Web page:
ii) I know there is no "theistic ethic." That's why I never claimed that there was! Pebbles is trying to put his mistakes on me. Anyway, there is a "theism" where "theism" is defined as "belief in a god." There is no secular ethic, no matter how you define it (speaking non-arbitrarily here). An ethic requires certain things that make it impossible to point and say, "Ah, look, there is the secular ethic." So, his argument from analogy isn't a good argument, and isn't analogous. Everyone agrees that there is an intelligible category which we can use in intelligent conversation called, "theism." This is not the case with "secular ethic." Pebbles is just confused here.
Ayiyi. It's no more possible to say "Ah, there is the theistic ethic" than "Ah, there is the secular ethic." They are both categories. I can say "Ah, utilitarianism, there is a secular ethical framework", and I can say "Ah, sweet Calvinism, there is a theistic ethical framework" (Calvinism, of course, is more than just an ethical framework, but it does provide one, for anyone scanning for ethical frameworks). Paul, the only reason I can see to deny the category "secular morality", is simply intransigence in correctly a poorly thought-out minor point in one of your posts. If you look around, plenty of intelligent people use the term, and the concept it points to, in useful and practical ways.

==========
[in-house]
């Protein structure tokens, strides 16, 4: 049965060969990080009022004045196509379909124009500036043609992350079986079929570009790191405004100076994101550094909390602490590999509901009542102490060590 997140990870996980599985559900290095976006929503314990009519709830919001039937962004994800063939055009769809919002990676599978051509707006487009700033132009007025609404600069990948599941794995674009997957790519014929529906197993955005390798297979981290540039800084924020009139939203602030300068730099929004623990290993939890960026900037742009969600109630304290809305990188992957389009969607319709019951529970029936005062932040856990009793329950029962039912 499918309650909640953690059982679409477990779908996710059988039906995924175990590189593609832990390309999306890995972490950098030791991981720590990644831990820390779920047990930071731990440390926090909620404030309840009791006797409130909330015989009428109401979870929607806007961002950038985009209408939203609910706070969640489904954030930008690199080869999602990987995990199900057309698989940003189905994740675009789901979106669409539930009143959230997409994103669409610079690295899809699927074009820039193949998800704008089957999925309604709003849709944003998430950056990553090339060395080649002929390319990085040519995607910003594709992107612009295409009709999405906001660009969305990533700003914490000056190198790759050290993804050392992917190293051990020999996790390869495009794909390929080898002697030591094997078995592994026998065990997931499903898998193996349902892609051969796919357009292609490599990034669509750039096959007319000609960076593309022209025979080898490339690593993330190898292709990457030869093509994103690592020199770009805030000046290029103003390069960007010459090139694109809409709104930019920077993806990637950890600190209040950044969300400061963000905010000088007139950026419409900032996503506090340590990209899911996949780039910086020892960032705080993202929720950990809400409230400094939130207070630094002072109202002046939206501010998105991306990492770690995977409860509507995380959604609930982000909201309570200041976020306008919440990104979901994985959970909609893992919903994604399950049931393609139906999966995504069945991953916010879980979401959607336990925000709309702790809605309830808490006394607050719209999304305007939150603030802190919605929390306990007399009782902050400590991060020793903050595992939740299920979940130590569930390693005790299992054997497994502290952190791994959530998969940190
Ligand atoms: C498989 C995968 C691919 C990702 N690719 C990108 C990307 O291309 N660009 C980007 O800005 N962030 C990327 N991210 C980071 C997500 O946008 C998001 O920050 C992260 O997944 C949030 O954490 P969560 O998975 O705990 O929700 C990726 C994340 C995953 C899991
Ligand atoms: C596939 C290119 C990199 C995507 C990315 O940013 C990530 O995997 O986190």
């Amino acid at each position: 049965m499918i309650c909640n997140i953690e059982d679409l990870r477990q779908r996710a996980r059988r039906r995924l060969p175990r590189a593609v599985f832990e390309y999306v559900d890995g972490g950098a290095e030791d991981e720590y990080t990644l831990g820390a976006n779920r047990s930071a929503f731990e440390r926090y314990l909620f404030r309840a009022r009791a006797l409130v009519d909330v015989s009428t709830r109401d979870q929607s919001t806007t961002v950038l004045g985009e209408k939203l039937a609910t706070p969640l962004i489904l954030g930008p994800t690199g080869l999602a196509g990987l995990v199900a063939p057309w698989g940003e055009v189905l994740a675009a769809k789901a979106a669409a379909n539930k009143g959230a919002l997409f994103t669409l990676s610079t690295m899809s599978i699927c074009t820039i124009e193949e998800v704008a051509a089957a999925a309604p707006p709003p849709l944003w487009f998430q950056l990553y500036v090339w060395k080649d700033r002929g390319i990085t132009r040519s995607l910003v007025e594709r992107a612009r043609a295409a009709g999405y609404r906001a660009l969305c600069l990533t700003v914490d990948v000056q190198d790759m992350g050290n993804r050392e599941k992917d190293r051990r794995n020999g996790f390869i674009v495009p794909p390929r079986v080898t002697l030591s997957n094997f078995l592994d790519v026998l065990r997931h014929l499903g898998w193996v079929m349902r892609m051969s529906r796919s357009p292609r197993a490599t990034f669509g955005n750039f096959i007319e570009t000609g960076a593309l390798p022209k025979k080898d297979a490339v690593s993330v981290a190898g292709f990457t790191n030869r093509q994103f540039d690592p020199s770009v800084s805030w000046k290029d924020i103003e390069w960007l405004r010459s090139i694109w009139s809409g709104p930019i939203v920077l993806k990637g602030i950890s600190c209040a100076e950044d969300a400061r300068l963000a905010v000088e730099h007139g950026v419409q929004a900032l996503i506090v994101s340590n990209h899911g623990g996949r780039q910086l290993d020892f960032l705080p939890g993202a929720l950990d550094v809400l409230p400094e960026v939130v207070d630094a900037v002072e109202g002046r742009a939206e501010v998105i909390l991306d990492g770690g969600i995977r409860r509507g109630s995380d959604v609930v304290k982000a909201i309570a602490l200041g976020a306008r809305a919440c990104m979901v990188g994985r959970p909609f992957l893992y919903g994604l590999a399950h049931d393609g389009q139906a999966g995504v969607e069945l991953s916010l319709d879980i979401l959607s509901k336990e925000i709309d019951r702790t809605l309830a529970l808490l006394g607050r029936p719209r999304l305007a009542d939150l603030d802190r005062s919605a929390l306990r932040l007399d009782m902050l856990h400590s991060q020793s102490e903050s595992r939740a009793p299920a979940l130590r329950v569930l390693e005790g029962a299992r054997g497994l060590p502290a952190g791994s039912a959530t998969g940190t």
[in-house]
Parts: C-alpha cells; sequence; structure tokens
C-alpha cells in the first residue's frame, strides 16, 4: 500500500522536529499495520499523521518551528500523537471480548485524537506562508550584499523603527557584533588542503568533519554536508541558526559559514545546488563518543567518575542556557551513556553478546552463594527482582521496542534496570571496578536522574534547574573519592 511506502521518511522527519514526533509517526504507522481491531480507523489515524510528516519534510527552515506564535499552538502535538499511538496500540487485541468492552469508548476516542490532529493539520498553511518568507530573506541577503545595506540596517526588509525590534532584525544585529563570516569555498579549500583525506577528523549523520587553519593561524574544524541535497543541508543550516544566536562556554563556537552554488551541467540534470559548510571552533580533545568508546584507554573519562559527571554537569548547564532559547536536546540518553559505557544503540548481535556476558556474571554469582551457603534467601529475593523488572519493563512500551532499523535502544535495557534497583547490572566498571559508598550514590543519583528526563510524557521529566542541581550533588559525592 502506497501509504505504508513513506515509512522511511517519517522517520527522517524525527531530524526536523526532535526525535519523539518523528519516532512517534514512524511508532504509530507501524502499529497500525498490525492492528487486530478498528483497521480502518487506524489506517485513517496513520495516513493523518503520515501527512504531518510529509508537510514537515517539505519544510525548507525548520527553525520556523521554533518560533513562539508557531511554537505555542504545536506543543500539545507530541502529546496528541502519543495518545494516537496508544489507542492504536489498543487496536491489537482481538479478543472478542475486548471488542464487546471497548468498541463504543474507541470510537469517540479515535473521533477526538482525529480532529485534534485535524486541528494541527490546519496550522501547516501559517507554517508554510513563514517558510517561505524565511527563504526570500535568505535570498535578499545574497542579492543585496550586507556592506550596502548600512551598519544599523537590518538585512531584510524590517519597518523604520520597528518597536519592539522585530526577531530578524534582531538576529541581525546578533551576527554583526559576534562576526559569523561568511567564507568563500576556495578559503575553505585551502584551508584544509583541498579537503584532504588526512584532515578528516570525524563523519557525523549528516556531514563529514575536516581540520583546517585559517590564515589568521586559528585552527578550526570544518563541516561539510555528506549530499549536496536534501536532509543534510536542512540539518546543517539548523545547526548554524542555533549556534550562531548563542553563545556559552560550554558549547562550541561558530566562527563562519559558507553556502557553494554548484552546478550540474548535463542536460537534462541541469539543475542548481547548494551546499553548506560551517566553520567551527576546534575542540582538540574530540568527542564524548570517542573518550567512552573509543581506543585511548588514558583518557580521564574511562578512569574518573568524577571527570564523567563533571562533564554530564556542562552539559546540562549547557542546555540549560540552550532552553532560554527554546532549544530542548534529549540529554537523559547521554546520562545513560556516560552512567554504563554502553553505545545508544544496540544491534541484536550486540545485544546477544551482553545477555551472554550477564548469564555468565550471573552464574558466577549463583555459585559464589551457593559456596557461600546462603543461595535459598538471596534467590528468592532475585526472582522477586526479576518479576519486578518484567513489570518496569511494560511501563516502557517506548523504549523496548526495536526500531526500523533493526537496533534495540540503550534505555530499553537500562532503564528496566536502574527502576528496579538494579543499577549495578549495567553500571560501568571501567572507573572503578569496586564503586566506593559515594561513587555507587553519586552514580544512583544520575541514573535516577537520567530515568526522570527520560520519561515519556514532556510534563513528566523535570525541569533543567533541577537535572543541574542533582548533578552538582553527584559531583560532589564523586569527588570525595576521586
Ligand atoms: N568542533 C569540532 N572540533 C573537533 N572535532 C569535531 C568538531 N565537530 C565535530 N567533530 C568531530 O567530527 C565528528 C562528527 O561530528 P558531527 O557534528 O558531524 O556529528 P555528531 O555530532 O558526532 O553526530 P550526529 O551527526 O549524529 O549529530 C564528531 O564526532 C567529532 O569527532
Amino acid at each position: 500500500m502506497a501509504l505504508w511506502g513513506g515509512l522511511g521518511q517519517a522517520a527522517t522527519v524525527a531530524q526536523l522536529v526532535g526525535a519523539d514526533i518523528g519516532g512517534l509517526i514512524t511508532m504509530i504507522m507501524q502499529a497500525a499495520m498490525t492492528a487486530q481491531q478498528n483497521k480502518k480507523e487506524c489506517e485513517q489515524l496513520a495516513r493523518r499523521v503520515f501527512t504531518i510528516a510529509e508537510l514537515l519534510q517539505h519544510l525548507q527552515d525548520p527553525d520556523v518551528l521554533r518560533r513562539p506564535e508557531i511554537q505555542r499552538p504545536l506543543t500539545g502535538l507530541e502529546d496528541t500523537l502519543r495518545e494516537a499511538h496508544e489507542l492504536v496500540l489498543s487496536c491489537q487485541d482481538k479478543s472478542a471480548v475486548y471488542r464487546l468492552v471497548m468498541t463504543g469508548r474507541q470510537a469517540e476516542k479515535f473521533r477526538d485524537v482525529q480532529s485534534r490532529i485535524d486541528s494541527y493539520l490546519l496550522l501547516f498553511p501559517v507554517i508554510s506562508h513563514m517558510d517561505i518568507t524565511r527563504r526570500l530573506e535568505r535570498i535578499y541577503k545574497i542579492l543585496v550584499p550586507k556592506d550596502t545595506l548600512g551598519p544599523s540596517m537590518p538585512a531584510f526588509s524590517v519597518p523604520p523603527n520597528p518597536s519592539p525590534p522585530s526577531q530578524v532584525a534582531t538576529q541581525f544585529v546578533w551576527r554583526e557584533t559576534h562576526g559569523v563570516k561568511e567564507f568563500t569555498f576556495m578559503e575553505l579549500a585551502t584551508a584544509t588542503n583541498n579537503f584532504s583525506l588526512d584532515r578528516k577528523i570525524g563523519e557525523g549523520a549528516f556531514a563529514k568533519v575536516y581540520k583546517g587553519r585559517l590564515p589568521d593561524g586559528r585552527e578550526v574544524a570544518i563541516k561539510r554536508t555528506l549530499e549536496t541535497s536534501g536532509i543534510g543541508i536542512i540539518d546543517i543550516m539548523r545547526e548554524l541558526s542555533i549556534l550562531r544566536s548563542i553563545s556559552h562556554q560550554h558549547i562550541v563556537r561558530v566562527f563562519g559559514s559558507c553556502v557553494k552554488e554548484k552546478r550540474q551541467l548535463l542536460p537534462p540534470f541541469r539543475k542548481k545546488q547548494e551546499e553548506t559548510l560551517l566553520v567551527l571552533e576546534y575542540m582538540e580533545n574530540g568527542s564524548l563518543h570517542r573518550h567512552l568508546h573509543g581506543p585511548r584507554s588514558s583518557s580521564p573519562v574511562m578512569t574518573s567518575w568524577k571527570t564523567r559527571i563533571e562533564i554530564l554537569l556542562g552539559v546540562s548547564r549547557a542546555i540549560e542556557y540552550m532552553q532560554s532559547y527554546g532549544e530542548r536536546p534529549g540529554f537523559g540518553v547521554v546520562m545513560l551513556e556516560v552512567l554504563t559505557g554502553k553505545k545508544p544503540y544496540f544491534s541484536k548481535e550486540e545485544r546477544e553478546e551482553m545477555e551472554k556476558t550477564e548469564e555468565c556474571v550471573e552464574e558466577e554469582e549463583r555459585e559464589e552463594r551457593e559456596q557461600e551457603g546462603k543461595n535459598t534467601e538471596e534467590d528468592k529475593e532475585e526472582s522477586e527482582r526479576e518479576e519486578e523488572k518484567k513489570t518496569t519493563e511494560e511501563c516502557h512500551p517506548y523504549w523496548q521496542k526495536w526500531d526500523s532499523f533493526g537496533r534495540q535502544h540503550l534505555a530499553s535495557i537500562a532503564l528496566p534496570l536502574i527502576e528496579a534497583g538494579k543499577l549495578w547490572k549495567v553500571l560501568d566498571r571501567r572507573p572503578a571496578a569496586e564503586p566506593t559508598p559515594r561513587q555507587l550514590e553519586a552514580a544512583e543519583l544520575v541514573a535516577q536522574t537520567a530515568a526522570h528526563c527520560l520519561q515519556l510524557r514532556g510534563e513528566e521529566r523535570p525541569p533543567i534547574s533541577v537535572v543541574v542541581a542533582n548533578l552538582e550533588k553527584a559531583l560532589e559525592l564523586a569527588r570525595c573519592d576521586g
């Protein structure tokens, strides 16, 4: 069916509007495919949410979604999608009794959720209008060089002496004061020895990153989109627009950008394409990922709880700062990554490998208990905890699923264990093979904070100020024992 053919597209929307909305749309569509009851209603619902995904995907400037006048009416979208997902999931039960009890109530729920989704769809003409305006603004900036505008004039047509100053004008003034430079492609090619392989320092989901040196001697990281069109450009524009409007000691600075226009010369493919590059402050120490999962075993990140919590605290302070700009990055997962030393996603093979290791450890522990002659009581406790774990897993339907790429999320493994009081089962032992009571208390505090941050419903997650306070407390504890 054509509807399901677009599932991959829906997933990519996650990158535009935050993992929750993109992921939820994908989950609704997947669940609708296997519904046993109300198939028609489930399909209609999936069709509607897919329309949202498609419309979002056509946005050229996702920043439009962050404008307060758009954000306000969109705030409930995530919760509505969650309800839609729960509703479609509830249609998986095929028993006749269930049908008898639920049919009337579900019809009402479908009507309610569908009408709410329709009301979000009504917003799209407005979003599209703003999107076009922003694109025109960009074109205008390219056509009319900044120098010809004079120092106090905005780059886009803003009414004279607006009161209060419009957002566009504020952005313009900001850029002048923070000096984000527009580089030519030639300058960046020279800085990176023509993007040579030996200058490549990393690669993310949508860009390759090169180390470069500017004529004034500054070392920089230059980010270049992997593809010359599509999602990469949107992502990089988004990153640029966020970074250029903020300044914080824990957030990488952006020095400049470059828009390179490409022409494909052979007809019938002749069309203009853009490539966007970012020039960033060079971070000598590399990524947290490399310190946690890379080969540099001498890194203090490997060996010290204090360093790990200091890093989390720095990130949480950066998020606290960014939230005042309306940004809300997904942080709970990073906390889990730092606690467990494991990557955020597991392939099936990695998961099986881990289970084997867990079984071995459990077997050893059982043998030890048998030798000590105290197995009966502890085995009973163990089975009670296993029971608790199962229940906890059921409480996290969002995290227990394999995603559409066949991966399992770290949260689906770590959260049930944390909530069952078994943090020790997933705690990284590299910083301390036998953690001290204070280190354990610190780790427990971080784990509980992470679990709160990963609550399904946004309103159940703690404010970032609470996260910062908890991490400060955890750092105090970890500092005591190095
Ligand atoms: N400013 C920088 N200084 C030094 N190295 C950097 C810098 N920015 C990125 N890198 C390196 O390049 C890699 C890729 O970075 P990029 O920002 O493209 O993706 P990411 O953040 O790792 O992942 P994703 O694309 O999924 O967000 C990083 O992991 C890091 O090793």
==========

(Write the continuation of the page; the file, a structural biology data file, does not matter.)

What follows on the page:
If you read Byrne here, this is not the basis for a "sense" -- however trivial and "not my argument" Paul now wants to claim it is -- that atheists CANNOT be moral. From just above Paul's quote in the SEP article:
Paul Manata:
That's not why I cited Byrne, Pebbbles. Perhaps if you calmed down before posting you'd be clear-headed enough to see through your emotional haze of T-blog envy and you'd actually be able to comprehend what your interlocutor is arguing. I had said that my point was something we could both agree on, but that wasn't the focus of my post. My argument was not that atheists CANNOT be moral. That wasn't what I was arguing in my post, Pebbles. I made some qualifications where THAT argument COULD be made, but that was the stated PURPOSE of my post. You picked on something that wasn't INTENDED to function as part of my RESPONSE to the Ethical Atheist.